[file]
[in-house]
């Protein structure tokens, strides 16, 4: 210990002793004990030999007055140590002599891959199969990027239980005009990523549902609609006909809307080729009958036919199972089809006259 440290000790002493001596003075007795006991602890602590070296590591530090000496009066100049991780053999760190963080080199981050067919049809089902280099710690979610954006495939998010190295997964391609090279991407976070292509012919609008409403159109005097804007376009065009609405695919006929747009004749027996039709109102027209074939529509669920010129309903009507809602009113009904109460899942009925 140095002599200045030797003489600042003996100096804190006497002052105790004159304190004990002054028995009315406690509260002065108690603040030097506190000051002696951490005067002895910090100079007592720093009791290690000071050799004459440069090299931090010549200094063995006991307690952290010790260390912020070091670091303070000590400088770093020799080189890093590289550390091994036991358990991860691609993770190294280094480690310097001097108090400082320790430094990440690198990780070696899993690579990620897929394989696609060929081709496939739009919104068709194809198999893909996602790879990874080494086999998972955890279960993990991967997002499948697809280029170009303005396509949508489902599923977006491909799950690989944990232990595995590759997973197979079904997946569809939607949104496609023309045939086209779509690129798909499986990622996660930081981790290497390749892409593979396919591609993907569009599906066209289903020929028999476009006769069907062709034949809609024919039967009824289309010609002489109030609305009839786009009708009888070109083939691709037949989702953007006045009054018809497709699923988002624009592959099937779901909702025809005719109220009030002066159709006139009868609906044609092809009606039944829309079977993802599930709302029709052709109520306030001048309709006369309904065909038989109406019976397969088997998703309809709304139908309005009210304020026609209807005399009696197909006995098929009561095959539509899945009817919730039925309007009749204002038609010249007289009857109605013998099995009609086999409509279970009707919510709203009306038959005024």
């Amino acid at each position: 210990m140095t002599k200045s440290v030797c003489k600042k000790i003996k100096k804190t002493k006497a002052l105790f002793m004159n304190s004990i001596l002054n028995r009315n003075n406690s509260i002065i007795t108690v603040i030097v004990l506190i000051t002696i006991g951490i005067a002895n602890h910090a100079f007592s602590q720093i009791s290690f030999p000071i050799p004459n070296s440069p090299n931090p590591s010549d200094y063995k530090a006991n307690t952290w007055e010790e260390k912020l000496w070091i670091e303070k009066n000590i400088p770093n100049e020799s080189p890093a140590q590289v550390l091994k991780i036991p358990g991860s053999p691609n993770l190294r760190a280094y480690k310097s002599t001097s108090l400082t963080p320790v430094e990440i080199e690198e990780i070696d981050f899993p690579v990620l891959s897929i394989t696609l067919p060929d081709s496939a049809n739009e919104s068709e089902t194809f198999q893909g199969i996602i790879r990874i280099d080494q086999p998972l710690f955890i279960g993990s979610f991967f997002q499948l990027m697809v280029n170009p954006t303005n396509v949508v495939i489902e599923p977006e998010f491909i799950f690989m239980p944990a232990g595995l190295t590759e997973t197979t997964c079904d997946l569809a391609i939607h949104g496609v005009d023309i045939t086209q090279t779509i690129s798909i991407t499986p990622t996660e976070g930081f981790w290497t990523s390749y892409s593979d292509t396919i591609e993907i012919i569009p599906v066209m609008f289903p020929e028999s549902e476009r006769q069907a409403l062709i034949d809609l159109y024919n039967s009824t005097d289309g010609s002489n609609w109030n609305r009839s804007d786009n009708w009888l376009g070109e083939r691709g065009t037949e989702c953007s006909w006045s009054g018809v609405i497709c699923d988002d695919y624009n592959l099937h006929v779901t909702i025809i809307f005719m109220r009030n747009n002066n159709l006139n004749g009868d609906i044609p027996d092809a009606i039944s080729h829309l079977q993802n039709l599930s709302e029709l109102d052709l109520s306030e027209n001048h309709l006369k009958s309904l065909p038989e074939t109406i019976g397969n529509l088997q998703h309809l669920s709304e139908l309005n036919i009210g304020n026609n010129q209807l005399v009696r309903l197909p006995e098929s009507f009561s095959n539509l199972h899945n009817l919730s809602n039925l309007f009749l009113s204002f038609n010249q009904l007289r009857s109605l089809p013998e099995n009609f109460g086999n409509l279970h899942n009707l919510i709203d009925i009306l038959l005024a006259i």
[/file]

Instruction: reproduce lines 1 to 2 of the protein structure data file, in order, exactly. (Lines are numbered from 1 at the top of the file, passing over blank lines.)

[in-house]
């Protein structure tokens, strides 16, 4: 210990002793004990030999007055140590002599891959199969990027239980005009990523549902609609006909809307080729009958036919199972089809006259 440290000790002493001596003075007795006991602890602590070296590591530090000496009066100049991780053999760190963080080199981050067919049809089902280099710690979610954006495939998010190295997964391609090279991407976070292509012919609008409403159109005097804007376009065009609405695919006929747009004749027996039709109102027209074939529509669920010129309903009507809602009113009904109460899942009925 140095002599200045030797003489600042003996100096804190006497002052105790004159304190004990002054028995009315406690509260002065108690603040030097506190000051002696951490005067002895910090100079007592720093009791290690000071050799004459440069090299931090010549200094063995006991307690952290010790260390912020070091670091303070000590400088770093020799080189890093590289550390091994036991358990991860691609993770190294280094480690310097001097108090400082320790430094990440690198990780070696899993690579990620897929394989696609060929081709496939739009919104068709194809198999893909996602790879990874080494086999998972955890279960993990991967997002499948697809280029170009303005396509949508489902599923977006491909799950690989944990232990595995590759997973197979079904997946569809939607949104496609023309045939086209779509690129798909499986990622996660930081981790290497390749892409593979396919591609993907569009599906066209289903020929028999476009006769069907062709034949809609024919039967009824289309010609002489109030609305009839786009009708009888070109083939691709037949989702953007006045009054018809497709699923988002624009592959099937779901909702025809005719109220009030002066159709006139009868609906044609092809009606039944829309079977993802599930709302029709052709109520306030001048309709006369309904065909038989109406019976397969088997998703309809709304139908309005009210304020026609209807005399009696197909006995098929009561095959539509899945009817919730039925309007009749204002038609010249007289009857109605013998099995009609086999409509279970009707919510709203009306038959005024």